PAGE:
College and Career Ready Student Programs

Students entering the ninth grade this year selected an endorsement or a career-path that determines the coursework each student will take in high school. Each option follows the state guidelines, promising students that they will be college and career ready upon graduation. This opportunity for students is important as they will leave high school with employable skills for workforce opportunities. Now, districts are responsible for implementing the promise. There are examples in Texas and across the nation of districts and schools that are ensuring students are college and career ready upon graduation.

First, Early College High Schools (ECHS) are the best example and actually define college ready students. Now they have to extend their focus to career skills so students have the skills to move into the workforce right away or after they earn a degree. A couple of Texas ECHS campuses that do both are Harold T. Branch Academy for Career and Technical Education in Corpus Christi ISD and Texas ECHS in Marshall. While these types of career- focused campuses are not common in Texas, they have existed in other parts of the country for several years now. College and career focused campuses have three things in common:

  • strong engaged business partners
  • curriculums focused on what Texas calls “endorsements”
  • professional development (PD) that assists the teachers in connecting the endorsements to their content area

Strong engaged business partnerships allow the campus to connect in realistic ways with workforce opportunities. Business partnerships provide many opportunities for students that include job shadowing, internships, mentors, speakers, field trips, and sometimes classes for students to learn a particular skillset. In addition to the opportunities they provide students, they extend opportunities to teachers and staff that include mentoring, training, externships, curriculum support, and PD. Businesses support the curriculum by providing information about the skills students need in the different content areas. Teachers are mentored in best practices for business, provided with actual real-world problems to use in project based learning activities, and often invited to participate in externships in order to experience the business environment.

Curriculum support is also provided through individualized professional development opportunities where teachers and their business partners discuss and create a curriculum that is not only rigorous, but also incorporates business experiences. The curriculum supports students being college and career ready. Since both the goal of the school and the intention of the businesses are for the graduates to be hired by the local businesses, the strong supportive, engaged partnership is an important part of an innovative college and career focused campus. The state of Texas supports this process through HB5, where the educational focus is on career and college opportunities, especially now that the Texas Education Agency has announced a new ECHS designation application that was due on December 19th.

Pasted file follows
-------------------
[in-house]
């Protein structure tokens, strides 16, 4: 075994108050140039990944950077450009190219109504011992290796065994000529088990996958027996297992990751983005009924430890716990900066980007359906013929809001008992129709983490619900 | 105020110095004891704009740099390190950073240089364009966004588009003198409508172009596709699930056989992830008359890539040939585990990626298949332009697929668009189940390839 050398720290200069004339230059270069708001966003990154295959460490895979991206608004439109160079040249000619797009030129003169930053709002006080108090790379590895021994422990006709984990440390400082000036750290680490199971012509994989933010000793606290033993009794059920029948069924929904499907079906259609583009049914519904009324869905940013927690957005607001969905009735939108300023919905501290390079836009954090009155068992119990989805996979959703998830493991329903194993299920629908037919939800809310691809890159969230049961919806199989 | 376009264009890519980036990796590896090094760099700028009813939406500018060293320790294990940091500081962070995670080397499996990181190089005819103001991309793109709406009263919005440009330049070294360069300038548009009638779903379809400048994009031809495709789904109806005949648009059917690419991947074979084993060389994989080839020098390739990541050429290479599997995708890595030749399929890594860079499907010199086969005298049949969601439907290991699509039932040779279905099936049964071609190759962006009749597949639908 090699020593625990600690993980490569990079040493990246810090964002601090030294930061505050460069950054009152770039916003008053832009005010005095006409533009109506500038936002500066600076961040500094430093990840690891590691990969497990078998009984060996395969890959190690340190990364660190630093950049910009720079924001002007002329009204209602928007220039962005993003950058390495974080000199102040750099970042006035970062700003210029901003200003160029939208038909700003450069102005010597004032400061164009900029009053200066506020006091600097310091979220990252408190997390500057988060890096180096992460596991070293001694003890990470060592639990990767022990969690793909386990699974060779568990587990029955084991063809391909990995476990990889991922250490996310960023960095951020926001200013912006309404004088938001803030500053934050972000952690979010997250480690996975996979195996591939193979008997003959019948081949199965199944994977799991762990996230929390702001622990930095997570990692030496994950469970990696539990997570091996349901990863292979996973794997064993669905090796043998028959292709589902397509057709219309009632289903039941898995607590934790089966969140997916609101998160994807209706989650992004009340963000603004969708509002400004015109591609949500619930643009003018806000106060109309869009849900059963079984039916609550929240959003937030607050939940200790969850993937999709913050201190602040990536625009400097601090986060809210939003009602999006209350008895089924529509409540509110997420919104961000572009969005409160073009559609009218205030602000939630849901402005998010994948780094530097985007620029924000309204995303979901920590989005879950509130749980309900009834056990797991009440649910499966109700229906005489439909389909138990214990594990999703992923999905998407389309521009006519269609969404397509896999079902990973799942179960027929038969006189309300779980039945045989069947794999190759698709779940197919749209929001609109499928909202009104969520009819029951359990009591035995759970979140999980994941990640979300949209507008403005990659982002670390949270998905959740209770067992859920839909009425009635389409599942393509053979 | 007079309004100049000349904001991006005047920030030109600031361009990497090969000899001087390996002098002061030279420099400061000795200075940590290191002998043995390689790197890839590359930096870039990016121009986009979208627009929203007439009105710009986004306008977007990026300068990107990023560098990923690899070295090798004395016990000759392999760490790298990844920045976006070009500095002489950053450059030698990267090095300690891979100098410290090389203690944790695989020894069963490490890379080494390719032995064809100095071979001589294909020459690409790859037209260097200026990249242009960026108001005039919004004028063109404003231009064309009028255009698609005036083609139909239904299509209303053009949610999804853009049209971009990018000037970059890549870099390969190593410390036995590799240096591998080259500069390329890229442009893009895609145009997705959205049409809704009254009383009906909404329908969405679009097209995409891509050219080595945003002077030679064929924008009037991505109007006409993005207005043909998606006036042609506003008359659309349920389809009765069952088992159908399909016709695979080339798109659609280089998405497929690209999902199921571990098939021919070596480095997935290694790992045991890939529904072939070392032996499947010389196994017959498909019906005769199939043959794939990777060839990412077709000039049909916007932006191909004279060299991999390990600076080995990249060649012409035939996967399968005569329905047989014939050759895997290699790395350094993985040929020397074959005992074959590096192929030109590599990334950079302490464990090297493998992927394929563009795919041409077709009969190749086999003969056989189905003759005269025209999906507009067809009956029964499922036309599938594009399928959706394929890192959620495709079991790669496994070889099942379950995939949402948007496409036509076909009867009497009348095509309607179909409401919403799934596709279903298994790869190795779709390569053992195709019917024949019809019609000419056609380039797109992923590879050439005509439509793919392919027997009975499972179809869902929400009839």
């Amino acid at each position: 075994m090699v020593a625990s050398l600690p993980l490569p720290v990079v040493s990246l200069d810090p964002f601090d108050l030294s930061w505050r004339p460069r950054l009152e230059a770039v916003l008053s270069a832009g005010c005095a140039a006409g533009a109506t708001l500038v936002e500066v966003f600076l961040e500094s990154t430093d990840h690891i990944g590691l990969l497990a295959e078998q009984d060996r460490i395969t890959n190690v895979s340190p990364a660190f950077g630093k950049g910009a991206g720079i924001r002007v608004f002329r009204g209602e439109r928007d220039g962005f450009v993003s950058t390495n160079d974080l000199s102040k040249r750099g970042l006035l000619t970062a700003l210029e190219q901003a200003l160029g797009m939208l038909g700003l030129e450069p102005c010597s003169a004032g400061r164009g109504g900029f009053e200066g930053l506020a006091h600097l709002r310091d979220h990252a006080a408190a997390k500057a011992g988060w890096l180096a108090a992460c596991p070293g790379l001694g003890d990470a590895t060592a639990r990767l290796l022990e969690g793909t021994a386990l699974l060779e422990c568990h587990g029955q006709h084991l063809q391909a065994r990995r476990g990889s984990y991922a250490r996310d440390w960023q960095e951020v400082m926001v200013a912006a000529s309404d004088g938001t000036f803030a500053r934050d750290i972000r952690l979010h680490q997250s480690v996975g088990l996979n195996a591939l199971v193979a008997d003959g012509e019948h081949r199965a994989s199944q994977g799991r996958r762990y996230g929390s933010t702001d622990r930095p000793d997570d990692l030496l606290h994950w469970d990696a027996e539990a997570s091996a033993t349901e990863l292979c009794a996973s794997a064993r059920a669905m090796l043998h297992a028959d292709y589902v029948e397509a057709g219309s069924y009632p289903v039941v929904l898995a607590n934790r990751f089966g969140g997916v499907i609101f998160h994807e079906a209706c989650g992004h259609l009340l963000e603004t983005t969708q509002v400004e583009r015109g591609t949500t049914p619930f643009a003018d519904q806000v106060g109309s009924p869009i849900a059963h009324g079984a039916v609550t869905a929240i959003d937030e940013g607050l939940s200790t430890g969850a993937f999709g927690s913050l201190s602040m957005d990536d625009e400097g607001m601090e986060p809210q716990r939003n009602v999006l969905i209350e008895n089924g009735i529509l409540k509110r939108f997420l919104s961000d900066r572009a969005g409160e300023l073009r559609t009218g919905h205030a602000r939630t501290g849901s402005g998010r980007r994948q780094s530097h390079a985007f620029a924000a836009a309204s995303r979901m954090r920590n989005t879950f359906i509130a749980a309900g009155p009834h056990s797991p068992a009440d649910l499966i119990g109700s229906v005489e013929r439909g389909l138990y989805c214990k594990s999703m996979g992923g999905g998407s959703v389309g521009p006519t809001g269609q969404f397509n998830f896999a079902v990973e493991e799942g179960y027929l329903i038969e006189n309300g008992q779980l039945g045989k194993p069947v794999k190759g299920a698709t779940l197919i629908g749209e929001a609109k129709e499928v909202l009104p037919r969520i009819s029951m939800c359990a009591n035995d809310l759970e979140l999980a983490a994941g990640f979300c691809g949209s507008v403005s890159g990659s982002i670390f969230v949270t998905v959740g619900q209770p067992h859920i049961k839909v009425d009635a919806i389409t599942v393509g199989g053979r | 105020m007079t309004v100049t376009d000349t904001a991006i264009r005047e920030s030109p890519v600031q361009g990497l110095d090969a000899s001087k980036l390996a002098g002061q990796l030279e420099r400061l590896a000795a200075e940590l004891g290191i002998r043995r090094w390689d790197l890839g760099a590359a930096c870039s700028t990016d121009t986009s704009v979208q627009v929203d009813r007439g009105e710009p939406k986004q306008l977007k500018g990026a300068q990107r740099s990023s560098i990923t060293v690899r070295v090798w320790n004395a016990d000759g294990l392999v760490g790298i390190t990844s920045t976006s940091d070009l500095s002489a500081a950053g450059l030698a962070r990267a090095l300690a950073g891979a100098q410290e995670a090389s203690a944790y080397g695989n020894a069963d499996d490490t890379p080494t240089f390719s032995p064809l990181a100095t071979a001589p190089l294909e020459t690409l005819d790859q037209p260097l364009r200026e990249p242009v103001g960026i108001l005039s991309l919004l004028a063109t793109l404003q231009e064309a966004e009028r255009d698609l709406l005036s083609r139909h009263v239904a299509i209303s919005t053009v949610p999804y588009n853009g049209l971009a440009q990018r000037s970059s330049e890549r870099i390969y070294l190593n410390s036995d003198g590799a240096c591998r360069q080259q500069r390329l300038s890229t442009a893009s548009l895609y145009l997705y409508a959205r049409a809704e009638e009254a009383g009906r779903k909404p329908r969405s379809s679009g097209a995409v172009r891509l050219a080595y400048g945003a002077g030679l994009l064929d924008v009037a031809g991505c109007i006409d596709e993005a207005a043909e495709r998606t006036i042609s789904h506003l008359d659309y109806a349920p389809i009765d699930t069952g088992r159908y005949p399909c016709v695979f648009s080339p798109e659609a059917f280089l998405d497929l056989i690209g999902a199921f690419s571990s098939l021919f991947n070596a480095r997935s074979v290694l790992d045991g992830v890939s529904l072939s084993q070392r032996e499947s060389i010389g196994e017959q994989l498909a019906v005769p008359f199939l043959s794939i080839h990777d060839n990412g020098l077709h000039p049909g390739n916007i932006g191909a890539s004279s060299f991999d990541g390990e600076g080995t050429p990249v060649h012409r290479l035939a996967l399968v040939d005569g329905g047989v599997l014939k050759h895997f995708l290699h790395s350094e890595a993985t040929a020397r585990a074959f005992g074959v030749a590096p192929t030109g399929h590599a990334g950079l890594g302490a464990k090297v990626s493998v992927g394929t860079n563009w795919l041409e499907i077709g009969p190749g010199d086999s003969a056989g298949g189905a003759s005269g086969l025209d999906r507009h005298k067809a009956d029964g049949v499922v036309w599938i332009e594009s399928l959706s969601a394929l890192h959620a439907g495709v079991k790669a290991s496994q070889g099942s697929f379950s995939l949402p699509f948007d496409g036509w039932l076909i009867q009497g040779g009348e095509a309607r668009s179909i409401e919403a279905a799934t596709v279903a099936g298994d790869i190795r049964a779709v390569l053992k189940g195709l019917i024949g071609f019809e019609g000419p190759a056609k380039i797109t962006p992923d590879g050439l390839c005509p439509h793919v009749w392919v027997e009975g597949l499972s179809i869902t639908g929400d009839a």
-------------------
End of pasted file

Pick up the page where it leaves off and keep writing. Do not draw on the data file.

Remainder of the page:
Besides a couple of campuses in Texas, there are several ECHS campuses in North Carolina under the North Carolina New Schools organization that have one major area of concentration (endorsement), strong engaged business partners, a curriculum that embraces the endorsement in all content areas, and PD that supports the teacher in connecting their content area to the endorsement. These programs are five years in length, rather than the four years traditionally used in Texas ECHS campuses.

Northeast Regional School of Biotechnology and Agriscience is an example of a STEM ECHS that is located in a rural, poverty-stricken area in an Agricultural Research Center. Teachers and students at this rural campus have had to find different ways to teach and learn that include their partners. They use their Agricultural Research Center partner to provide depth to their STEM program curriculum. Students assist in research projects with scientists, plus their classroom projects mirror research activities occurring at the research center. Their higher education partner, North Carolina State University, is not close enough for students to take courses on campus, so they have had to create a program and a curriculum where students would be successful taking college courses online, especially since many continue their education at North Carolina State University, one of the top universities in the state. The professional development provided for the teachers promotes the needs of the teachers and includes collaboration between content areas. It incorporates biotechnology and agricultural themes within all content areas, and includes information about how to support students taking online college courses. With their partner’s support, a curriculum based on the endorsement, and PD that supports teachers, students are developing research skills needed to solve agricultural problems in their immediate area and develop the academic readiness needed to pursue and complete a degree from North Carolina State University.